Blog What is Retrieval-Augmented Generation?

What is Retrieval-Augmented Generation?

Generative AI systems like ChatGPT have revolutionized the way we interact with technology, thanks to their exceptional understanding of language and ability to produce useful responses. However, their effectiveness is limited to the data they have been trained on. That’s where Retrieval Augmented Generation (RAG) comes in, offering a solution for leveraging private and dynamic data to enhance AI responses. DataMotion’s JenAI Assist, powered by RAG, provides accurate and current information without compromising data privacy. Learn more about how RAG and JenAI Assist can transform customer service and enterprise applications by subscribing to the DataMotion Newsletter or requesting a demo today!

Retrieval Augmented Generation and Generative AI

Generative AI (GenAI) systems like ChatGPT have taken the world by storm. And they’re largely deserving of the hype. They’ve been trained on much of the world’s public knowledge and use this knowledge to produce useful responses to an amazing variety of questions. Through their training, they have even gained an uncanny ability to understand language and grammar, giving users an easy, natural way to interact with them. While GenAI systems are useful for many scenarios, they can only produce answers relating to data they’ve already been trained on. As general models, they (thankfully) haven’t been trained on private data such as the details of a person’s personal finances or health or which insurance policies they have.  There are use cases, however, such as in customer service, where combining the chat ability of GenAI with private knowledge can be quite beneficial.  With this knowledge, a person can quickly find answers about their account, status or products without involving a support agent. This can be implemented if a user’s private data remains private. That’s where Retrieval Augmented Generation, or RAG for short, comes in. In this blog post, we’ll dig in a bit to learn more about RAG, see how it ticks and show where it’s being effectively applied.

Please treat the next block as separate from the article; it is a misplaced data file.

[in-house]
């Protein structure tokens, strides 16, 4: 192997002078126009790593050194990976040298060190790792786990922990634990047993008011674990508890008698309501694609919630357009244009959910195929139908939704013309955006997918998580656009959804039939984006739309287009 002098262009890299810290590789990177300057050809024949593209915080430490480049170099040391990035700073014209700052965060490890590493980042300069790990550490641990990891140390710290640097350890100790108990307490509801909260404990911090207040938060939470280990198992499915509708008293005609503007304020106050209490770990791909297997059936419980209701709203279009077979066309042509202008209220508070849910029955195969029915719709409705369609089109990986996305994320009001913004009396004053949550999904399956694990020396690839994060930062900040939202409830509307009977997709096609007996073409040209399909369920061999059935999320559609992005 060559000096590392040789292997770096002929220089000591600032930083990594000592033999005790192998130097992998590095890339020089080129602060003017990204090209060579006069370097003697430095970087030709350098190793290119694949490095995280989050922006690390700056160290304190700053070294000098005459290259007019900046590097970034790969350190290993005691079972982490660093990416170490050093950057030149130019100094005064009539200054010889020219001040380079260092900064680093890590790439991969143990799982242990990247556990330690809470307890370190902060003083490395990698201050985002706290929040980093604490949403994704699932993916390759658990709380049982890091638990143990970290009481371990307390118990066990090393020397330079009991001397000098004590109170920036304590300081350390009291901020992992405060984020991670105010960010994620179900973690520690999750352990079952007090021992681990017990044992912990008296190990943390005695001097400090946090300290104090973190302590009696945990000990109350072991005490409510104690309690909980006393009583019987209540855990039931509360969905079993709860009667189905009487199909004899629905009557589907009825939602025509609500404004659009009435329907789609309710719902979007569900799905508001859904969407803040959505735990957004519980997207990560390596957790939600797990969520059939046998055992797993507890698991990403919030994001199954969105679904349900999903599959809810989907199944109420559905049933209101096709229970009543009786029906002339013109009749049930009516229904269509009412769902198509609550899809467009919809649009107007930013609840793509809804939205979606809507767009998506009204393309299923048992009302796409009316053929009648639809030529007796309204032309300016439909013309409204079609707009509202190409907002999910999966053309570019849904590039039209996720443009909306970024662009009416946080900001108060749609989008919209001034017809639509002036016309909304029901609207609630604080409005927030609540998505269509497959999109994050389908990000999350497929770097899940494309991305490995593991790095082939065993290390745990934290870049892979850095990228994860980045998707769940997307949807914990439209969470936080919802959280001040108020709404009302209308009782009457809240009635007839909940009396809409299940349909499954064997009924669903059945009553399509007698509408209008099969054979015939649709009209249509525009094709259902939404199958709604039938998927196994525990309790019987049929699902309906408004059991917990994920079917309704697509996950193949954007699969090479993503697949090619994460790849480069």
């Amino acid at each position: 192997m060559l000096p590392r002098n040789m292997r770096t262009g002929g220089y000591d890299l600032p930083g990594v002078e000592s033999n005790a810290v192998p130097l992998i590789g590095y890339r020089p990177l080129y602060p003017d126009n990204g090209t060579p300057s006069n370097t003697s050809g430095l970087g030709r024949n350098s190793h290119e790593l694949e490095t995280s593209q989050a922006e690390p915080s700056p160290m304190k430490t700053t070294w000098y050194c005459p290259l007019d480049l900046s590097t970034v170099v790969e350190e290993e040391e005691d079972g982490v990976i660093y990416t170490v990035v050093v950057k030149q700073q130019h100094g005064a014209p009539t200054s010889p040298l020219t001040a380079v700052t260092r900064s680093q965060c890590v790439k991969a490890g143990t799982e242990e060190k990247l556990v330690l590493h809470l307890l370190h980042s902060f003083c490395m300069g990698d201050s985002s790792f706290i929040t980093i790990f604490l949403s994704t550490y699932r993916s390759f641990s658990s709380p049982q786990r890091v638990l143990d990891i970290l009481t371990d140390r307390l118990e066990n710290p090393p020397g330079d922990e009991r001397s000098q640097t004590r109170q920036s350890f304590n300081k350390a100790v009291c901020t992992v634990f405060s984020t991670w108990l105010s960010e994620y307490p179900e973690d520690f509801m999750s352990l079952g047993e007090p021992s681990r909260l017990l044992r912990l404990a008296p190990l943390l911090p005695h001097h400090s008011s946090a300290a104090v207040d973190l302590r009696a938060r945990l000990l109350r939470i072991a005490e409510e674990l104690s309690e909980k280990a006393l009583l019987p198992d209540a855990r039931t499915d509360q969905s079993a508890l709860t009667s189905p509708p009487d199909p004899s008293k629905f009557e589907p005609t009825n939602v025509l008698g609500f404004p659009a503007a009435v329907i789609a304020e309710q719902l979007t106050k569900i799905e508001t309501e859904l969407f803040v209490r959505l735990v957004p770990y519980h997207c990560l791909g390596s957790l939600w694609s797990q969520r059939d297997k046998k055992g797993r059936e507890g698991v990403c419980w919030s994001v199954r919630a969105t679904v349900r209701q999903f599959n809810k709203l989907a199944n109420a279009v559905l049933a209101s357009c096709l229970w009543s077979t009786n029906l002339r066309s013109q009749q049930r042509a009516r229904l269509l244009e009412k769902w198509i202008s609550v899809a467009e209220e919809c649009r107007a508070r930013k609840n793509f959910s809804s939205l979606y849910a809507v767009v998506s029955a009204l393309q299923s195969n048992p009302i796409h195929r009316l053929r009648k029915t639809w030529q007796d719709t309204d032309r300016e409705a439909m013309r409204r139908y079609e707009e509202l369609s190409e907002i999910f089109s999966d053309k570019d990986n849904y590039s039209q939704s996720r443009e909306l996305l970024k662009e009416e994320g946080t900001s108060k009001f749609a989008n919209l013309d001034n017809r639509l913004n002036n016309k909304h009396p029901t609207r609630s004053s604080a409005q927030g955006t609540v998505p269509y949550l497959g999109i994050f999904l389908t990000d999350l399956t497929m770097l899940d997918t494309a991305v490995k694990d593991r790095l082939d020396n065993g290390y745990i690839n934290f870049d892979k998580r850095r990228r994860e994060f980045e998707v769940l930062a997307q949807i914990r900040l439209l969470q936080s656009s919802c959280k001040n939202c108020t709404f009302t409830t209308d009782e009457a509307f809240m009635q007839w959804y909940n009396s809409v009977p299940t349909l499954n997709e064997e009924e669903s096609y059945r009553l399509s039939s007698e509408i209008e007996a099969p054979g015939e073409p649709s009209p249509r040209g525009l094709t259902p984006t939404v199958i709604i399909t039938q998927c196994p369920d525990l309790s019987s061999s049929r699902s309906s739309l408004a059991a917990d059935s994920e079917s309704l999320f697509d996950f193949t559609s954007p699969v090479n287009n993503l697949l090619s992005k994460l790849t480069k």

RAG retrieves knowledge from custom data sources to anchor and enrich GenAI responses. Implementing RAG in a chat system using large language models (LLMs) offers two key advantages: it ensures access to the latest reliable facts based on a controlled dataset and it makes the model’s sources transparent, enabling users to verify its claims.

Andrew McKenna, VP of Product Management at DataMotion explained that the goal is to allow users to rapidly find answers in a self-service manner while keeping the human connection only a click away.

Since RAG produces relevant answers from data not in the LLMs training dataset, it eliminates the risk of data leakage and the generation of inaccurate or misleading responses. Because RAG-generated answers rely on customer data rather than the LLM’s internal knowledge, implementing RAG can significantly reduce the necessity for model training. This leads to cost savings when employing this technique to empower virtual assistants in enterprise use cases.

Enhancing Large Language Models with Retrieval Augmented Generation (RAG)

To understand where Retrieval Augmented Generation (RAG) fits into the overall picture of GenAI, it’s important to take a step back and get some perspective.  At the core of foundation models, which are extensively trained AI models adaptable to various applications, including Large Language Models (LLMs), lies an AI architecture known as the transformer. The transformer transforms raw data into a condensed representation of its fundamental structure and then uses this representation to generate a desired output in the same format as the input data. A foundation model can be customized for different tasks by fine-tuning it with specific, labeled domain knowledge.

However, more than fine-tuning alone is needed to provide the model with the depth of knowledge required to answer highly specific questions in ever-changing contexts. In a 2020 paper, Meta introduced a framework called retrieval augmented generation (RAG) to grant LLMs access to information beyond their initial training data. RAG empowers LLMs to leverage specialized knowledge sources for more accurate responses.

As the name suggests, RAG consists of two phases: data retrieval and response generation augmented by data found during retrieval. During the retrieval phase, search algorithms retrieve relevant information snippets based on the user’s prompt or question. These facts can originate from documents and activities unique to the user. In enterprise use cases, this private selection of sources is essential to meet stringent security and data integrity requirements.